We read about Haiti a lot.
But, we don’t think about Haiti a lot.
Well, the reality of a flow of Haitian migration that began 11 years ago has reached the nation’s doorstep.
In January 2010, the island nation of 11 million people, less than 700 miles from Miami, was hit by a 7.0-magnitude earthquake just outside of Port-au-Prince. In total, the quake destroyed some 105,000 homes and damaged more than 208,000, affecting around 3 million people. About 200,000 people died.
In the ensuing years, large numbers of Haitians migrated to Brazil for construction jobs ahead of the 2016 Olympics. Then, as the political situation in Brazil worsened, they moved on to Chile.
In a very helpful August 2020 paper, the Migration Policy Institute’s Georges Fouron wrote that remittances from the 1.6 million Haitians living outside the country accounted for 37 percent of the country’s gross domestic product (GDP) — a share larger than every country in the world except Tonga.
Yet, tragedy rarely bypasses Haiti.
According to the New York Times, “Just since July, when President Jovenel Moïse was shot, [Haiti has] faced a devastating earthquake and flash floods, disasters that left over 2,000 dead and many more injured and displaced, adding to the toll that poverty, hunger and increasing violence already exact on the country.”
Add to that the political and economic instability of Latin and South America and it is no surprise that over the past 11 months more than 29,000 Haitians have arrived at the U.S.-Mexico border, “including some in mixed-nationality families with children born in Brazil, Chile or other South American nations.”
Which does not include the tens of thousands of Haitians currently stranded in Tapachula, Mexico, where, according to the Los Angeles Times, “waves of Mexican national guard forces in riot gear, backed by immigration agents, block the roads heading north.” Remains to be seen if this situation is changed by the news that over the weekend, “Haiti and Mexico agreed to establish a permanent dialogue to address the situation of irregular migration flows, including the transit through Mexico.”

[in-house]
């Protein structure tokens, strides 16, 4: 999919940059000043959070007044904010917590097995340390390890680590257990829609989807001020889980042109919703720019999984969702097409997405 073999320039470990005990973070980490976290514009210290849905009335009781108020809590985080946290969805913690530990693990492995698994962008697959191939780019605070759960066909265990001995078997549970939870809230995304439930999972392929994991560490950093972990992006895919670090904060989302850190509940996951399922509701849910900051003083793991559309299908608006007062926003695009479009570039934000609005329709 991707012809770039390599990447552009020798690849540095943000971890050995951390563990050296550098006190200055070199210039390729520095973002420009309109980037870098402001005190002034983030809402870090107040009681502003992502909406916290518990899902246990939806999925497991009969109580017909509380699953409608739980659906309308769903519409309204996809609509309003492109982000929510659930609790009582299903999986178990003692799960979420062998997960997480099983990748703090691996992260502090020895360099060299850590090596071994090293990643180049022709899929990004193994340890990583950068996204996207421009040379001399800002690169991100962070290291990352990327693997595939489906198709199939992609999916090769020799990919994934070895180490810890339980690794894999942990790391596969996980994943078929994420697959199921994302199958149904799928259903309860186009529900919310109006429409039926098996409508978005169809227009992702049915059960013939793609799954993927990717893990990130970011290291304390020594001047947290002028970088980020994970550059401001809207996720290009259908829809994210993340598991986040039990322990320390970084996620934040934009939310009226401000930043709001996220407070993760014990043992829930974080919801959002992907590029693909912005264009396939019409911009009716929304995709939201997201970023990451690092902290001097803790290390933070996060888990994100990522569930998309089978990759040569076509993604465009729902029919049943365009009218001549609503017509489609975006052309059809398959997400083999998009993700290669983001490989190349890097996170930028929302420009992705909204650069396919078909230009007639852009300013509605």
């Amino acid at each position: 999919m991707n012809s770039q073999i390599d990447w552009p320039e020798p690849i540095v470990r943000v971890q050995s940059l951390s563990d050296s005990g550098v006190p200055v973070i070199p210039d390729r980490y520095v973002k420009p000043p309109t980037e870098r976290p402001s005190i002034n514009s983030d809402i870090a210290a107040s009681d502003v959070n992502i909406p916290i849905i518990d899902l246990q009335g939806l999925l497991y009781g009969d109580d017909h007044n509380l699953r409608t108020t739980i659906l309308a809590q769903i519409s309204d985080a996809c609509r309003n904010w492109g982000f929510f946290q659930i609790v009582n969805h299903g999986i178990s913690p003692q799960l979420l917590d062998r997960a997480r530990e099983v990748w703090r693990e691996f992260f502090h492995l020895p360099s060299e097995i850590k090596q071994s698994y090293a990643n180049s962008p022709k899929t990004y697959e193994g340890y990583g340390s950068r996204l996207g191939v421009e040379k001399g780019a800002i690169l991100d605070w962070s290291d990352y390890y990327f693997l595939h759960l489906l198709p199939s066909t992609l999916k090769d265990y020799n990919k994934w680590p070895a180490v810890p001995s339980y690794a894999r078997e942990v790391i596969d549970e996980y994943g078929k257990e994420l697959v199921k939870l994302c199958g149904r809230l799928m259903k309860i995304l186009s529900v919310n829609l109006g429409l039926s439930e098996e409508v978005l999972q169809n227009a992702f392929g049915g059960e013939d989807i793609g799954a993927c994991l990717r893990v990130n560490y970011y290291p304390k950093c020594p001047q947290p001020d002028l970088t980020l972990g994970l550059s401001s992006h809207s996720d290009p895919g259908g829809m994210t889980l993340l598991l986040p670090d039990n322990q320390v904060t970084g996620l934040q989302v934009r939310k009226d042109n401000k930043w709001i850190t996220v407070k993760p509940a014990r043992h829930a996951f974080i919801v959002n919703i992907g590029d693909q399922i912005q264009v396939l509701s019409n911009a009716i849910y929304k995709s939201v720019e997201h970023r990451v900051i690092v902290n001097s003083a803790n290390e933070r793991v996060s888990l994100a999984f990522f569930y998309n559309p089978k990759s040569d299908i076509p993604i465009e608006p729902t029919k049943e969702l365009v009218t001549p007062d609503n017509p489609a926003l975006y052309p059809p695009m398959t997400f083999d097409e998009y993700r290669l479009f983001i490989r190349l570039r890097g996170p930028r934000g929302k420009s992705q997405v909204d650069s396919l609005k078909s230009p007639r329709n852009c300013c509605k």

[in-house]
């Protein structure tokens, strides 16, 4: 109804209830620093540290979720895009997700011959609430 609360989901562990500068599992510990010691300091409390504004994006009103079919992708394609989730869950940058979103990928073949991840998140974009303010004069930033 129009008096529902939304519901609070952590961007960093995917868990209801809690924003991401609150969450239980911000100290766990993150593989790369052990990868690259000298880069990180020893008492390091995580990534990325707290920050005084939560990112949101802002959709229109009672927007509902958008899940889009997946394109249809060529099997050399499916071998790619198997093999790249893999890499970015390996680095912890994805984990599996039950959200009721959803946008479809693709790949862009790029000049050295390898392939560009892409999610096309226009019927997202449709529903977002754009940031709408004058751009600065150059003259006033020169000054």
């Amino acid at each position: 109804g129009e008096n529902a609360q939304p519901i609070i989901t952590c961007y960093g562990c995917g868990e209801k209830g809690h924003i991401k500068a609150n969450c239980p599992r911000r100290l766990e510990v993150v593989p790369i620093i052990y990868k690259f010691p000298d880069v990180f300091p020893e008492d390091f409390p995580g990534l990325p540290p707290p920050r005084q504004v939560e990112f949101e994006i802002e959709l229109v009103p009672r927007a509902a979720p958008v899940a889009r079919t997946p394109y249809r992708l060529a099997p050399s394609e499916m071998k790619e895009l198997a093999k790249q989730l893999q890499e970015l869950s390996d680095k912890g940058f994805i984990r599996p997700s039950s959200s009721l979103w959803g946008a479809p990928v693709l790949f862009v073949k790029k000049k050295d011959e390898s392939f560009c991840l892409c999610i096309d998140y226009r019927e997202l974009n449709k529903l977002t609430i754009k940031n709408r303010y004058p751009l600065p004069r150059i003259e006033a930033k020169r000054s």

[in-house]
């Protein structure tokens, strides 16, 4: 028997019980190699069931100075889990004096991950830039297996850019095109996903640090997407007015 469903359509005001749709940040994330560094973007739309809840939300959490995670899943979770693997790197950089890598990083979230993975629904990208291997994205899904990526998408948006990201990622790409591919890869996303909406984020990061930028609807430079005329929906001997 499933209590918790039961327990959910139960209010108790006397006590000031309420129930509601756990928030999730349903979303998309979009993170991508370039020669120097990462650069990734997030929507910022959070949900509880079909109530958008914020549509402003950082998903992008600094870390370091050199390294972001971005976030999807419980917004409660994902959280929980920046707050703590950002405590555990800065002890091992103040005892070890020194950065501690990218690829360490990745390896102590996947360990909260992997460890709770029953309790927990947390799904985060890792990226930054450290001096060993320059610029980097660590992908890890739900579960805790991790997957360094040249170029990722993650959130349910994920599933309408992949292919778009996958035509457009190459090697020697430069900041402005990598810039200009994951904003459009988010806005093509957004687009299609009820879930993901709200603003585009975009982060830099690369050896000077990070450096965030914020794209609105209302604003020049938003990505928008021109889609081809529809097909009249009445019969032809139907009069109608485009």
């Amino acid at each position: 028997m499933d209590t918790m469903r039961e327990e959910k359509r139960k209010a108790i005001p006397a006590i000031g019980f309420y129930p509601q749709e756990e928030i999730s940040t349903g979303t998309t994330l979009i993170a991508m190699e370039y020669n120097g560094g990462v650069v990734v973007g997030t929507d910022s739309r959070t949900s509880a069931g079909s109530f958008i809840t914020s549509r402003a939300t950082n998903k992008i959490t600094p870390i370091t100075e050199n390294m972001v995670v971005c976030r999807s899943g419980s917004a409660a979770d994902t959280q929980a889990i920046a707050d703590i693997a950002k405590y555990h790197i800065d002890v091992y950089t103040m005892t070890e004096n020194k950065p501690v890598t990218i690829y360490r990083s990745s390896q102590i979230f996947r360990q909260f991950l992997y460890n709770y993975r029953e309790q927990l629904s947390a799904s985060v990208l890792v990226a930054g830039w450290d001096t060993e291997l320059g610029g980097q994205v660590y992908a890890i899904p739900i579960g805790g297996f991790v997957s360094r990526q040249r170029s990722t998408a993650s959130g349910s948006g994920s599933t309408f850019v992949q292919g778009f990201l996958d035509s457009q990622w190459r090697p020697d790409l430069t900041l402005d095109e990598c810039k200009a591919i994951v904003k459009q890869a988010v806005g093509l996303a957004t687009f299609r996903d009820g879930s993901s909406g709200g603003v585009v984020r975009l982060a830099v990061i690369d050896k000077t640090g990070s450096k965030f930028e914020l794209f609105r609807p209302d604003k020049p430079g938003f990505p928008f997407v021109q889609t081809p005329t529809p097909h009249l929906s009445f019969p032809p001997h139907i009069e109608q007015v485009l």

By Wednesday of last week, drone footage of approximately 10,000 migrants, most of them Haitian, camped under a bridge between the Rio Grande and Del Rio, Texas, was rocketing across conservative media.
After viewing the scene, Texas Sen. Ted Cruz said of the situation, “It is the most horrific thing I’ve ever seen,” and laid blame at the feet of the Biden administration’s decision to “stop flying deportation flights back to Haiti.”
Texas Lt. Gov. Dan Patrick went on Fox News to call the situation an “invasion” and accuse Democrats of “trying to take over our country without firing a shot.”
Incidentally, a strong case can be made that former President Trump’s use of the term “invasion” was mimicked by the man accused of killing 20 people in El Paso in August 2019 when he wrote in his manifesto, “this attack is a response to the Hispanic invasion of Texas.”
By Friday afternoon, if you are on any sort of Republican fundraising list, your inbox was a dumpster fire.
Patrick emailed his followers, “Biden’s open border policies have caused an unprecedented amount of drugs, gangs, and COVID cases to pour across our southern border.”
“We are the greatest nation in the history of the world,” emailed Congressman Chip Roy. “We cannot let modern-day slavery continue on our own soil, and we cannot leave our communities vulnerable to terrorist violence.”